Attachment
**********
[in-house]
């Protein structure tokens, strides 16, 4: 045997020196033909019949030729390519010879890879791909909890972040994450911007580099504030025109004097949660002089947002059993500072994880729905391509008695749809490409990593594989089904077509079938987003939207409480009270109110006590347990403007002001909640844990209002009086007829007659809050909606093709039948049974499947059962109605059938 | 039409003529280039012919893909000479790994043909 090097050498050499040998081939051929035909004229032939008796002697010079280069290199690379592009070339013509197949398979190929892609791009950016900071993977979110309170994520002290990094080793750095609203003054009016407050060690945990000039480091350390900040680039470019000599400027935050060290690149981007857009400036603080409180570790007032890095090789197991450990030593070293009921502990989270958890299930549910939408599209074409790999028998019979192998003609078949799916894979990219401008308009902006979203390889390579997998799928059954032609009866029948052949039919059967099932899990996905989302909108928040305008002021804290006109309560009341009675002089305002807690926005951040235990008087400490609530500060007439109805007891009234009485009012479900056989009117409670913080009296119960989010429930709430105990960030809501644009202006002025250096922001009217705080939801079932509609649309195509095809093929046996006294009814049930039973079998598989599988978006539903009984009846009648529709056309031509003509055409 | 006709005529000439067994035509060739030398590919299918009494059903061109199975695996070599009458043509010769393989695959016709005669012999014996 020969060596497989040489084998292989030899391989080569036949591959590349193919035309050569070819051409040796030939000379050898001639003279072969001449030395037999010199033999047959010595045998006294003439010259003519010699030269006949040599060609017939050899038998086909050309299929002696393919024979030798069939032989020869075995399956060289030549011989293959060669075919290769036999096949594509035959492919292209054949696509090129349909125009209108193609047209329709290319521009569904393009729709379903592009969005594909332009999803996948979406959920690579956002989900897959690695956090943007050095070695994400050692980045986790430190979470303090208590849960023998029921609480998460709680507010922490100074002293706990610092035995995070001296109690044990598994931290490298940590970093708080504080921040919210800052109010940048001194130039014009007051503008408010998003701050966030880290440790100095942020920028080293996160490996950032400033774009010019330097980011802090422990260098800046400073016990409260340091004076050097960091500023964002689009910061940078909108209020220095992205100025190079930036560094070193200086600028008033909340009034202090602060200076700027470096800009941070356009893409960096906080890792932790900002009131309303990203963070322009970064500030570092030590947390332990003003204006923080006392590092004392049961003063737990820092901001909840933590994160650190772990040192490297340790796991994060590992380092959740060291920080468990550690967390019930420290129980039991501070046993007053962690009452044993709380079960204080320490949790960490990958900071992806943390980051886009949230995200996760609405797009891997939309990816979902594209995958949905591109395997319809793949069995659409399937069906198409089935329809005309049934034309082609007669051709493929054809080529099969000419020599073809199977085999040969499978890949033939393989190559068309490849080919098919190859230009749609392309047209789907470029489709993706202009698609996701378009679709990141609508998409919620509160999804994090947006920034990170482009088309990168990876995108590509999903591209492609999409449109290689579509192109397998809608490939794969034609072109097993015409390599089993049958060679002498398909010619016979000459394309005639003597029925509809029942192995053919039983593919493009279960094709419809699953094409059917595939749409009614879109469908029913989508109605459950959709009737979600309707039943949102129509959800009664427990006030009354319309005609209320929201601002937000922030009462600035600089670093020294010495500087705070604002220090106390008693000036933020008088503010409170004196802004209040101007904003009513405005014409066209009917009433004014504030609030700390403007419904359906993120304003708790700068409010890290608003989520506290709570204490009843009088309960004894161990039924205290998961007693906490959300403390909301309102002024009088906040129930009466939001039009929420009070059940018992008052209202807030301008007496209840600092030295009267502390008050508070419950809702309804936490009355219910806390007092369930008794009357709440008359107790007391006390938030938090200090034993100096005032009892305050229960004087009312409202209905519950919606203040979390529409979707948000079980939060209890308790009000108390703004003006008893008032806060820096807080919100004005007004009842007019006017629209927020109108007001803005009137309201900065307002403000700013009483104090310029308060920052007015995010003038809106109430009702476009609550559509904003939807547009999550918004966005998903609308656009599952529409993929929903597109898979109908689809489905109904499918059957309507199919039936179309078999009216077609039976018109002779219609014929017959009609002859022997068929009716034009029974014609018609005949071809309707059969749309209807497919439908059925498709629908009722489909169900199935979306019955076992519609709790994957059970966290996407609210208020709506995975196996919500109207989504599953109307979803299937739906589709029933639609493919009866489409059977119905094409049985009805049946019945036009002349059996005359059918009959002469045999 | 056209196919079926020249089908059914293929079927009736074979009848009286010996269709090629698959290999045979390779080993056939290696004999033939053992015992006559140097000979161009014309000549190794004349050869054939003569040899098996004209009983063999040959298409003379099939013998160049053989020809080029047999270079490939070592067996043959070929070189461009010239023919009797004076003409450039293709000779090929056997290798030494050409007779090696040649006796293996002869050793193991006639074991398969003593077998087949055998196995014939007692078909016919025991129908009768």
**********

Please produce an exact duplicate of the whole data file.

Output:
[in-house]
């Protein structure tokens, strides 16, 4: 045997020196033909019949030729390519010879890879791909909890972040994450911007580099504030025109004097949660002089947002059993500072994880729905391509008695749809490409990593594989089904077509079938987003939207409480009270109110006590347990403007002001909640844990209002009086007829007659809050909606093709039948049974499947059962109605059938 | 039409003529280039012919893909000479790994043909 090097050498050499040998081939051929035909004229032939008796002697010079280069290199690379592009070339013509197949398979190929892609791009950016900071993977979110309170994520002290990094080793750095609203003054009016407050060690945990000039480091350390900040680039470019000599400027935050060290690149981007857009400036603080409180570790007032890095090789197991450990030593070293009921502990989270958890299930549910939408599209074409790999028998019979192998003609078949799916894979990219401008308009902006979203390889390579997998799928059954032609009866029948052949039919059967099932899990996905989302909108928040305008002021804290006109309560009341009675002089305002807690926005951040235990008087400490609530500060007439109805007891009234009485009012479900056989009117409670913080009296119960989010429930709430105990960030809501644009202006002025250096922001009217705080939801079932509609649309195509095809093929046996006294009814049930039973079998598989599988978006539903009984009846009648529709056309031509003509055409 | 006709005529000439067994035509060739030398590919299918009494059903061109199975695996070599009458043509010769393989695959016709005669012999014996 020969060596497989040489084998292989030899391989080569036949591959590349193919035309050569070819051409040796030939000379050898001639003279072969001449030395037999010199033999047959010595045998006294003439010259003519010699030269006949040599060609017939050899038998086909050309299929002696393919024979030798069939032989020869075995399956060289030549011989293959060669075919290769036999096949594509035959492919292209054949696509090129349909125009209108193609047209329709290319521009569904393009729709379903592009969005594909332009999803996948979406959920690579956002989900897959690695956090943007050095070695994400050692980045986790430190979470303090208590849960023998029921609480998460709680507010922490100074002293706990610092035995995070001296109690044990598994931290490298940590970093708080504080921040919210800052109010940048001194130039014009007051503008408010998003701050966030880290440790100095942020920028080293996160490996950032400033774009010019330097980011802090422990260098800046400073016990409260340091004076050097960091500023964002689009910061940078909108209020220095992205100025190079930036560094070193200086600028008033909340009034202090602060200076700027470096800009941070356009893409960096906080890792932790900002009131309303990203963070322009970064500030570092030590947390332990003003204006923080006392590092004392049961003063737990820092901001909840933590994160650190772990040192490297340790796991994060590992380092959740060291920080468990550690967390019930420290129980039991501070046993007053962690009452044993709380079960204080320490949790960490990958900071992806943390980051886009949230995200996760609405797009891997939309990816979902594209995958949905591109395997319809793949069995659409399937069906198409089935329809005309049934034309082609007669051709493929054809080529099969000419020599073809199977085999040969499978890949033939393989190559068309490849080919098919190859230009749609392309047209789907470029489709993706202009698609996701378009679709990141609508998409919620509160999804994090947006920034990170482009088309990168990876995108590509999903591209492609999409449109290689579509192109397998809608490939794969034609072109097993015409390599089993049958060679002498398909010619016979000459394309005639003597029925509809029942192995053919039983593919493009279960094709419809699953094409059917595939749409009614879109469908029913989508109605459950959709009737979600309707039943949102129509959800009664427990006030009354319309005609209320929201601002937000922030009462600035600089670093020294010495500087705070604002220090106390008693000036933020008088503010409170004196802004209040101007904003009513405005014409066209009917009433004014504030609030700390403007419904359906993120304003708790700068409010890290608003989520506290709570204490009843009088309960004894161990039924205290998961007693906490959300403390909301309102002024009088906040129930009466939001039009929420009070059940018992008052209202807030301008007496209840600092030295009267502390008050508070419950809702309804936490009355219910806390007092369930008794009357709440008359107790007391006390938030938090200090034993100096005032009892305050229960004087009312409202209905519950919606203040979390529409979707948000079980939060209890308790009000108390703004003006008893008032806060820096807080919100004005007004009842007019006017629209927020109108007001803005009137309201900065307002403000700013009483104090310029308060920052007015995010003038809106109430009702476009609550559509904003939807547009999550918004966005998903609308656009599952529409993929929903597109898979109908689809489905109904499918059957309507199919039936179309078999009216077609039976018109002779219609014929017959009609002859022997068929009716034009029974014609018609005949071809309707059969749309209807497919439908059925498709629908009722489909169900199935979306019955076992519609709790994957059970966290996407609210208020709506995975196996919500109207989504599953109307979803299937739906589709029933639609493919009866489409059977119905094409049985009805049946019945036009002349059996005359059918009959002469045999 | 056209196919079926020249089908059914293929079927009736074979009848009286010996269709090629698959290999045979390779080993056939290696004999033939053992015992006559140097000979161009014309000549190794004349050869054939003569040899098996004209009983063999040959298409003379099939013998160049053989020809080029047999270079490939070592067996043959070929070189461009010239023919009797004076003409450039293709000779090929056997290798030494050409007779090696040649006796293996002869050793193991006639074991398969003593077998087949055998196995014939007692078909016919025991129908009768």